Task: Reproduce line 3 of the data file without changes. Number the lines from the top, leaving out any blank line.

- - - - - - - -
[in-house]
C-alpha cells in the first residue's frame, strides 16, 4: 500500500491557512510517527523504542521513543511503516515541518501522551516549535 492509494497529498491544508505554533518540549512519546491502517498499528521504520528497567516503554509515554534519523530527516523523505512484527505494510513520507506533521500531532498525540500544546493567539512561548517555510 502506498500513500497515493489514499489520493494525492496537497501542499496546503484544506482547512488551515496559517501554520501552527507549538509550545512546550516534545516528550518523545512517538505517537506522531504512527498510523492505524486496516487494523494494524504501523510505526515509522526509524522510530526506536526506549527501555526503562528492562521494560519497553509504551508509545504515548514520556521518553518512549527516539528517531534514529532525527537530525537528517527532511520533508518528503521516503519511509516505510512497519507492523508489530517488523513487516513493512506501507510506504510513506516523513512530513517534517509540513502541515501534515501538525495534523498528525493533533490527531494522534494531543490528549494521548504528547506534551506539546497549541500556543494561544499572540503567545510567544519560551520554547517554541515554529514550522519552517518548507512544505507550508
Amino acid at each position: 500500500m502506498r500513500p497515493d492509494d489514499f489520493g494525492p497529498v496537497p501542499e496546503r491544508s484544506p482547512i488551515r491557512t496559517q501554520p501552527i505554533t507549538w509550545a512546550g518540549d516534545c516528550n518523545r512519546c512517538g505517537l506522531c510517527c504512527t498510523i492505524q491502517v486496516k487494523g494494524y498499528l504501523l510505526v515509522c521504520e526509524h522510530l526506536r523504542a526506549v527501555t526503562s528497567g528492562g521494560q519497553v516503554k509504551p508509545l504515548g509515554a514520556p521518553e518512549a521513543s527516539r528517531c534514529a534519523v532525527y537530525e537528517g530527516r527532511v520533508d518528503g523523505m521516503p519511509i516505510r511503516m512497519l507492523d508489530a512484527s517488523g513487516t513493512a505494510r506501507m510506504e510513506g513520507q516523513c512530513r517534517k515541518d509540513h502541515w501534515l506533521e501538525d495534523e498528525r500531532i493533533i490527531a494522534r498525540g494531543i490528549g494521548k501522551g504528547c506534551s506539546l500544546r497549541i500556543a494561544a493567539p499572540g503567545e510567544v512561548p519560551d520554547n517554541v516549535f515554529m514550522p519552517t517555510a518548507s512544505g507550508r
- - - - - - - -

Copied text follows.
Amino acid at each position: 500500500m502506498r500513500p497515493d492509494d489514499f489520493g494525492p497529498v496537497p501542499e496546503r491544508s484544506p482547512i488551515r491557512t496559517q501554520p501552527i505554533t507549538w509550545a512546550g518540549d516534545c516528550n518523545r512519546c512517538g505517537l506522531c510517527c504512527t498510523i492505524q491502517v486496516k487494523g494494524y498499528l504501523l510505526v515509522c521504520e526509524h522510530l526506536r523504542a526506549v527501555t526503562s528497567g528492562g521494560q519497553v516503554k509504551p508509545l504515548g509515554a514520556p521518553e518512549a521513543s527516539r528517531c534514529a534519523v532525527y537530525e537528517g530527516r527532511v520533508d518528503g523523505m521516503p519511509i516505510r511503516m512497519l507492523d508489530a512484527s517488523g513487516t513493512a505494510r506501507m510506504e510513506g513520507q516523513c512530513r517534517k515541518d509540513h502541515w501534515l506533521e501538525d495534523e498528525r500531532i493533533i490527531a494522534r498525540g494531543i490528549g494521548k501522551g504528547c506534551s506539546l500544546r497549541i500556543a494561544a493567539p499572540g503567545e510567544v512561548p519560551d520554547n517554541v516549535f515554529m514550522p519552517t517555510a518548507s512544505g507550508r